First lady of Japan visits SF public elementary school 

click to enlarge On April 30, 2015, First Lady Akie Abe visited Rosa Parks Elementary School where she observed a mock JBBP Japanese lesson with teacher Taeko Morioka and a group of students - MIKE KOOZMIN/SF EXAMINER
  • Mike Koozmin/SF Examiner
  • On April 30, 2015, First Lady Akie Abe visited Rosa Parks Elementary School where she observed a mock JBBP Japanese lesson with teacher Taeko Morioka and a group of students
Japan first lady Akie Abe visited one of two public elementary schools in San Francisco that offer Japanese, as part of a short visit to The City on Thursday.

Fourth- and fifth-grade students at Rosa Parks Elementary School greeted Abe in Japanese, and demonstrated how they can count in the language. In a tightly guarded classroom, members of the media were not allowed to ask Abe questions as she watched the students speak Japanese.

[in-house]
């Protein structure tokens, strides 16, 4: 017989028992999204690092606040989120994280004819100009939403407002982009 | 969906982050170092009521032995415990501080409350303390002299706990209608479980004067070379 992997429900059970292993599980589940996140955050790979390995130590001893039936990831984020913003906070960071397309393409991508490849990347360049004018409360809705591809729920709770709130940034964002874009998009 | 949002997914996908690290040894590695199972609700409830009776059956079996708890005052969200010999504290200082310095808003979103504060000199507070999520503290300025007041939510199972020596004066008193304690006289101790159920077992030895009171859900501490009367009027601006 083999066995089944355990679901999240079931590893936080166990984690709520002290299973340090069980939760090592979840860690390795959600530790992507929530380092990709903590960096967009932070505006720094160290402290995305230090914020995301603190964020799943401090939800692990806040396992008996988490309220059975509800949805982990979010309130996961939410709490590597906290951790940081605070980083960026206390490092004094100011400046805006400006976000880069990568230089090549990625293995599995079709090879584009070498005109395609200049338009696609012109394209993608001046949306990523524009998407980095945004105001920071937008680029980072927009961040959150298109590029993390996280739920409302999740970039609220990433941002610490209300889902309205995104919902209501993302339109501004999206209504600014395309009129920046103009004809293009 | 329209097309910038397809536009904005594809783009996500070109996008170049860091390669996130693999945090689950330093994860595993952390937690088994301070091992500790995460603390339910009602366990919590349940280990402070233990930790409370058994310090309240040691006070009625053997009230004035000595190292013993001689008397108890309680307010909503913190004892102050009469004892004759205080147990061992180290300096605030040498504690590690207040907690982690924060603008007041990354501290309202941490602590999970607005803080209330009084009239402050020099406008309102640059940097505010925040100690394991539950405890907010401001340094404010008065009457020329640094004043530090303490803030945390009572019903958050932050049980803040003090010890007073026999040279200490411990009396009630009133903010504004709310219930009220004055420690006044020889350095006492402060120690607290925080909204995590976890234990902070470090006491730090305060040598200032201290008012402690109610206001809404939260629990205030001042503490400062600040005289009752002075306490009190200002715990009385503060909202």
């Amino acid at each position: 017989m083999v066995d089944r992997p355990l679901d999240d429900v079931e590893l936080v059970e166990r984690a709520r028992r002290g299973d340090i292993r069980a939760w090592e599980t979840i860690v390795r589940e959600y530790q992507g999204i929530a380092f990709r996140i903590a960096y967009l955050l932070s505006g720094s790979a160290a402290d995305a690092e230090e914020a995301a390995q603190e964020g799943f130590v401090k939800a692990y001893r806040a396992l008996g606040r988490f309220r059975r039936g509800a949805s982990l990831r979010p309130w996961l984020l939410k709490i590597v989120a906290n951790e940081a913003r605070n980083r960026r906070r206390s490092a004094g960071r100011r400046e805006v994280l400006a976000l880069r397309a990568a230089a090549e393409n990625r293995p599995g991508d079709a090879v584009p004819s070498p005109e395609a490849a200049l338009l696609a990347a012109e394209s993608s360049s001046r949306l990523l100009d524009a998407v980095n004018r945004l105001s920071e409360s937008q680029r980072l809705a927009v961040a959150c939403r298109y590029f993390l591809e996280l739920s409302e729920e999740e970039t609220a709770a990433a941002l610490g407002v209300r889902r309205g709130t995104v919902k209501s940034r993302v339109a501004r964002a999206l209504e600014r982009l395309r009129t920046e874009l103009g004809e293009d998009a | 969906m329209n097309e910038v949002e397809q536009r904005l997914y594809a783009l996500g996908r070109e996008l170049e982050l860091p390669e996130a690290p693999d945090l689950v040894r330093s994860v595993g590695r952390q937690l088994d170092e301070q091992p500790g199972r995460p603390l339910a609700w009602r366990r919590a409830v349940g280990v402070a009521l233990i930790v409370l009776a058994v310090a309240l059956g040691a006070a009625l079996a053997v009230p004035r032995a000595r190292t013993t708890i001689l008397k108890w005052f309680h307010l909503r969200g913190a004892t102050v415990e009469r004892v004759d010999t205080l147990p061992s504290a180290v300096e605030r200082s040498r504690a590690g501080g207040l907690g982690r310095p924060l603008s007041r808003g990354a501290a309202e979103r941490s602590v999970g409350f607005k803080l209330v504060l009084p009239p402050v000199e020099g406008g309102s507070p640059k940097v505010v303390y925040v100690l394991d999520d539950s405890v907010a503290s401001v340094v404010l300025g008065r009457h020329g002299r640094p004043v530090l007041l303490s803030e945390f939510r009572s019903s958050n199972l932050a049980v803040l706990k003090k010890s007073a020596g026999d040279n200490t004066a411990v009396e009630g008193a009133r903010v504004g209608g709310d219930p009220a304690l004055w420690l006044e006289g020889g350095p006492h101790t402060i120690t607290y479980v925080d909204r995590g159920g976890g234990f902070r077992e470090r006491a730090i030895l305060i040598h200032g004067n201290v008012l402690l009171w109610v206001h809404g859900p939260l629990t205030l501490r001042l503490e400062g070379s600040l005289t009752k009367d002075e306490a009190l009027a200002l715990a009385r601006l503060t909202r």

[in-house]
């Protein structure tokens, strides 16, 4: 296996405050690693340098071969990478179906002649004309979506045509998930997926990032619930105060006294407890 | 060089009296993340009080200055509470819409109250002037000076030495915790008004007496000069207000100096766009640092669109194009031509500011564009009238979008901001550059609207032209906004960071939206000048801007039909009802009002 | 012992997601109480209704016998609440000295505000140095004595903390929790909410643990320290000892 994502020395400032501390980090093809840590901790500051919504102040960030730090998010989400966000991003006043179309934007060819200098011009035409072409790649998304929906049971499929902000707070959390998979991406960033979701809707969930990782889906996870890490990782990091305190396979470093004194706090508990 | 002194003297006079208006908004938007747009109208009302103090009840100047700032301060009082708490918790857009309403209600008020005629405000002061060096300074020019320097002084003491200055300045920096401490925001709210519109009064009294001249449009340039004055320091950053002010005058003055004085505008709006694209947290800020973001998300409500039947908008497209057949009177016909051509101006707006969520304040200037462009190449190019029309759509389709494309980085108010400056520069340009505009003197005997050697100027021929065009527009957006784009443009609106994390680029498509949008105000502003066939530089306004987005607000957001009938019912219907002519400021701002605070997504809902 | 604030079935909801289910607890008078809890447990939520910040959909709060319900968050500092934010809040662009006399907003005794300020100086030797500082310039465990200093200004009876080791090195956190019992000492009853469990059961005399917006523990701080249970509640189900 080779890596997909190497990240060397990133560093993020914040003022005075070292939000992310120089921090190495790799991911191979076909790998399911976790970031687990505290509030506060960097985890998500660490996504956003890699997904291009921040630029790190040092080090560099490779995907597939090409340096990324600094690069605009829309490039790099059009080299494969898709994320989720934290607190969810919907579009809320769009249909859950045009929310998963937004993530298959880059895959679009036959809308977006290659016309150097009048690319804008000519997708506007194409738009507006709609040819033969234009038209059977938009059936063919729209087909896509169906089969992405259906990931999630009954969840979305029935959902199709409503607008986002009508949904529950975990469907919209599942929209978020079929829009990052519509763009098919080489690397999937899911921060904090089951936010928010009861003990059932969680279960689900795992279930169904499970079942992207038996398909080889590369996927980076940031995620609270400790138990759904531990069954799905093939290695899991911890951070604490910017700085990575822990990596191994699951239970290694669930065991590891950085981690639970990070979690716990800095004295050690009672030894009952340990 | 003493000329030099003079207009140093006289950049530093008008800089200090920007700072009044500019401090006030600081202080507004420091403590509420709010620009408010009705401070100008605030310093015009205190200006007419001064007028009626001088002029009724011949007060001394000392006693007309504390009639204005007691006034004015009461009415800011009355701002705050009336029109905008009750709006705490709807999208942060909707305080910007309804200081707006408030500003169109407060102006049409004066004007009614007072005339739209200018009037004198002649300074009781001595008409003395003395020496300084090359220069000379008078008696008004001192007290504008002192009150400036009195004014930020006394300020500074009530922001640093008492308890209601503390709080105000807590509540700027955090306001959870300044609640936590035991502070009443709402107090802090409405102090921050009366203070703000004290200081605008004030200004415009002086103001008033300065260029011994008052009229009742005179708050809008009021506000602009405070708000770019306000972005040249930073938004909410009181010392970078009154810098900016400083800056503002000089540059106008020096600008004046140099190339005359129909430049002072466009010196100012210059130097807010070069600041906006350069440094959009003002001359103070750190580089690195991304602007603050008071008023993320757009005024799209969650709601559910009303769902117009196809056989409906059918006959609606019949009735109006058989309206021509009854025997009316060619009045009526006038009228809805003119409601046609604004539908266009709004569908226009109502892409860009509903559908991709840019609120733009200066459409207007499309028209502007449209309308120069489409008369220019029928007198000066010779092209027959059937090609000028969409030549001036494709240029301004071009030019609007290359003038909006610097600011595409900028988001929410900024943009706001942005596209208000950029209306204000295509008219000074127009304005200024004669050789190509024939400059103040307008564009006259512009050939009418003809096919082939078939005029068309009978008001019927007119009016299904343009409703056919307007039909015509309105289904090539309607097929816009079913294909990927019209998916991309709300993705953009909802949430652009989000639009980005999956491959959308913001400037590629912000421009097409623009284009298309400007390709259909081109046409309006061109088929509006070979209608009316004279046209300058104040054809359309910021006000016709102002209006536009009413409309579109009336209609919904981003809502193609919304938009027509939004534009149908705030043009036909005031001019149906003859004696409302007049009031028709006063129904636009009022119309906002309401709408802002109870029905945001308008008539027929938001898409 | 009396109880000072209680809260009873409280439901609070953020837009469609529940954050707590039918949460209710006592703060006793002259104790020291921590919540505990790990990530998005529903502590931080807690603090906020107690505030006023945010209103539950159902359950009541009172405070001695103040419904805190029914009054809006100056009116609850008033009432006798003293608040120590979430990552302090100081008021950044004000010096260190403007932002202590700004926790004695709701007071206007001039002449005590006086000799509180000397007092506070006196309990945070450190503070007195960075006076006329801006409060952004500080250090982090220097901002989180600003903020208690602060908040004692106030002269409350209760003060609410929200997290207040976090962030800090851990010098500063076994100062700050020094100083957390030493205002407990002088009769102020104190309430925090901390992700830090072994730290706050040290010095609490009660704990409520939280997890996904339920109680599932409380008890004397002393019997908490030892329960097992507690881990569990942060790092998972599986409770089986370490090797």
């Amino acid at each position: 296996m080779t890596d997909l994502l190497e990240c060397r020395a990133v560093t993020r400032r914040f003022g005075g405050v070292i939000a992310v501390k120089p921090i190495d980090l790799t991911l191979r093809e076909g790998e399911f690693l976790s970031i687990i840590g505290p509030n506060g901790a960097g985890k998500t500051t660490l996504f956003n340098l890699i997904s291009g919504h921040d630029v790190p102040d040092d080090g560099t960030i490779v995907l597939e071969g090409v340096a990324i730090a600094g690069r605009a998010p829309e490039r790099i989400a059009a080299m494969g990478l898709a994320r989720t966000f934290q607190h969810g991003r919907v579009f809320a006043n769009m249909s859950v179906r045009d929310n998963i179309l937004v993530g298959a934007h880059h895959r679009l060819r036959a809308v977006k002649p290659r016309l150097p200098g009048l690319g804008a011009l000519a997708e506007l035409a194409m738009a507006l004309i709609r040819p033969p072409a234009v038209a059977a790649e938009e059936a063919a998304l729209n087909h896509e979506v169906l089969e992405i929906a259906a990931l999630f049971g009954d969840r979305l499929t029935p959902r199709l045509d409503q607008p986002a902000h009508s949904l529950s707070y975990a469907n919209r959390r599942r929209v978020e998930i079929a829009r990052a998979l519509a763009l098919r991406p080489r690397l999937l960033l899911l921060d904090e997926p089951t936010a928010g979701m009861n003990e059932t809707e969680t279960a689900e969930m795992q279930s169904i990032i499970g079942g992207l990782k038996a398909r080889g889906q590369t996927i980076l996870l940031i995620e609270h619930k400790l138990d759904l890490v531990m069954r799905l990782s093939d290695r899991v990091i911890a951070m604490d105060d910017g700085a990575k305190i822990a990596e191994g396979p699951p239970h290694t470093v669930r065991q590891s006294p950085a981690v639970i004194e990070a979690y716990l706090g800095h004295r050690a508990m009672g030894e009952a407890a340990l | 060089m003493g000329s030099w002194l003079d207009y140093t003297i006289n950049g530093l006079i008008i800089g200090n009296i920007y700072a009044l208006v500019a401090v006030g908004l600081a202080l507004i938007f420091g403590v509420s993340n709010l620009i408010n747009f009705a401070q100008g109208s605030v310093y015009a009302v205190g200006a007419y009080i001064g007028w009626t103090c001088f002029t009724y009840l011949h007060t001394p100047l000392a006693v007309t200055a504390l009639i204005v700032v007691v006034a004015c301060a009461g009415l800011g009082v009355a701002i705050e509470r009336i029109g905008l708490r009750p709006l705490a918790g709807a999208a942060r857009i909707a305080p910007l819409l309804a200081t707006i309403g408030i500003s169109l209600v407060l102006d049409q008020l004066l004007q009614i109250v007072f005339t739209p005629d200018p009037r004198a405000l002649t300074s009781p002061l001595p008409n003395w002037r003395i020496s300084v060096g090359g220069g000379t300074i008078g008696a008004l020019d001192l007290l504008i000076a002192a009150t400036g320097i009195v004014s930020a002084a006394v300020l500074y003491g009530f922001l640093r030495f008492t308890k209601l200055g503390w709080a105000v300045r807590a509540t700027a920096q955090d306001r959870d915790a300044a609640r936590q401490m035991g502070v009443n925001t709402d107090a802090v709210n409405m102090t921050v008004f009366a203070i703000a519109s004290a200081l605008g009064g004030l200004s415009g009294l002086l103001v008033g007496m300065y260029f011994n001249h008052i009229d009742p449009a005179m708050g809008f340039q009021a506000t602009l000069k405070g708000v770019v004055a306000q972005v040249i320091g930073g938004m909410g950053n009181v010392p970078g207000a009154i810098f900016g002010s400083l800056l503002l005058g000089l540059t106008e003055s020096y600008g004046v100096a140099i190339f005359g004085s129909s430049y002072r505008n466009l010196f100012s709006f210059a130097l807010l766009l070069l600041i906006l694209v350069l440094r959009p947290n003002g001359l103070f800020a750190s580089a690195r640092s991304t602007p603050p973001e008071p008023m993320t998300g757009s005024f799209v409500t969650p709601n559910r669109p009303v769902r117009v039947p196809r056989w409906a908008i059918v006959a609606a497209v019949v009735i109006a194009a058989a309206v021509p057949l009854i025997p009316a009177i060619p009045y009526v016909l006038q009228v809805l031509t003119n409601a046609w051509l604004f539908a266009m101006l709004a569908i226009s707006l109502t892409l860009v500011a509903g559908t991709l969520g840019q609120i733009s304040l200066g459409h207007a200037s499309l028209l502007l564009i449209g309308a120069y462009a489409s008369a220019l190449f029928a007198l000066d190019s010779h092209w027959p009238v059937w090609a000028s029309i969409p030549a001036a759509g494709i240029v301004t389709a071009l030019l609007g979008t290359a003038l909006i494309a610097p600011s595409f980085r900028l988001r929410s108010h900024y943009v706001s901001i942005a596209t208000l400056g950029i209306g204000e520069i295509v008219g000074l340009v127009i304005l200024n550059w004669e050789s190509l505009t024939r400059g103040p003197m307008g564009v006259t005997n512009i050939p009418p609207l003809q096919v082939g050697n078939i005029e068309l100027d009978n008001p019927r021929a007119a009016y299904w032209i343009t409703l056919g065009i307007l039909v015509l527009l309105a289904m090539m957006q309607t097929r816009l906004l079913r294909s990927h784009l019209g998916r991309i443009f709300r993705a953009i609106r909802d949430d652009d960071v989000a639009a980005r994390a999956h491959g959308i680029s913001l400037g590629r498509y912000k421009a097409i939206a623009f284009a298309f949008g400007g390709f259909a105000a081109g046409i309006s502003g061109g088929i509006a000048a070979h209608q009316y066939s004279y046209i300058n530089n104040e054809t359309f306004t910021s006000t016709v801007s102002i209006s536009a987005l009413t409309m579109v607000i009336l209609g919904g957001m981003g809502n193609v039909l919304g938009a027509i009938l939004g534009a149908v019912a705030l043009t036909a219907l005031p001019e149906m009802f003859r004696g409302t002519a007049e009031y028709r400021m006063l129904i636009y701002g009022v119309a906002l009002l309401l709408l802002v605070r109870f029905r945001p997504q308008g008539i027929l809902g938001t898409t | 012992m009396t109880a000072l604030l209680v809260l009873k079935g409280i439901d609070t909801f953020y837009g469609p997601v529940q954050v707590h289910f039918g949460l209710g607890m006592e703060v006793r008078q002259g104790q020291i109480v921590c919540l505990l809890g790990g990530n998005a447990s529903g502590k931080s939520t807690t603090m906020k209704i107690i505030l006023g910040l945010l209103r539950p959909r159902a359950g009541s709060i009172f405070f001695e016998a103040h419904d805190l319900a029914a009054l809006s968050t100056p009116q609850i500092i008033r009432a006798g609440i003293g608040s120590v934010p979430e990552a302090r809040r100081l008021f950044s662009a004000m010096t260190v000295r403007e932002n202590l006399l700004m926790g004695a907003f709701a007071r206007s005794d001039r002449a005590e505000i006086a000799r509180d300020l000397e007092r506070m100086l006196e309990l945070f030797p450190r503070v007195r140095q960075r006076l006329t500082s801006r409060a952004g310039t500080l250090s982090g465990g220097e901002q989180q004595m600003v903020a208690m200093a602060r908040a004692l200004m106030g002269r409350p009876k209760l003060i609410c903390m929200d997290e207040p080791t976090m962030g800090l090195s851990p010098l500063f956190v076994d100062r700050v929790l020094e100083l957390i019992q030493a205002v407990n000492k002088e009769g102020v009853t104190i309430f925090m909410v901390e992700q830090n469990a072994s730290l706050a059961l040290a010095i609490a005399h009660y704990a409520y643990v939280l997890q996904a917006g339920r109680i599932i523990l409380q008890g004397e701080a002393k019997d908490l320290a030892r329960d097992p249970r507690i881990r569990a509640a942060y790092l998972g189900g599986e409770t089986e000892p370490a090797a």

Rosa Parks Elementary has four native Japanese-speaking teachers, or senseis, who teach the language and culture for an hour each day. Founded in 1973, the San Francisco Unified School District’s Japanese Bilingual Bicultural Program is offered at Clarendon Elementary as well.

“It’s really important that we show our foreign guests how diverse we are,” said Board of Education President Emily Murase, whose parents helped found the district’s Japanese program more than 40 years ago.

Although it was Abe’s first visit to Rosa Parks Elementary, that school along with Clarendon have received recognition from the Japanese foreign ministry for educating American students about Japanese culture and education, Murase noted.

Fifth-grade student Anjali Blacker was among those who spoke to Abe in Japanese. Blacker said she has learned Japanese since she was in preschool, even though no one else in her family speaks the language. “A lot of my friends have Japanese backgrounds, so it’s fun because I’m not Japanese at all,” Anjali said.

After Rosa Parks Elementary, Abe was expected to visit the Kimochi Home, a senior center for Japanese residents. Her husband, Prime Minister Shinzo Abe, was also in the Bay Area on Thursday.

ldudnick@sfexaminer.com

About The Author

Laura Dudnick

Bio:
Laura Dudnick, a Bay Area native, covers education and planning for The San Francisco Examiner. She previously worked as a senior local editor for Patch.com, and as the San Mateo County bureau reporter and weekend editor for Bay City News Service.
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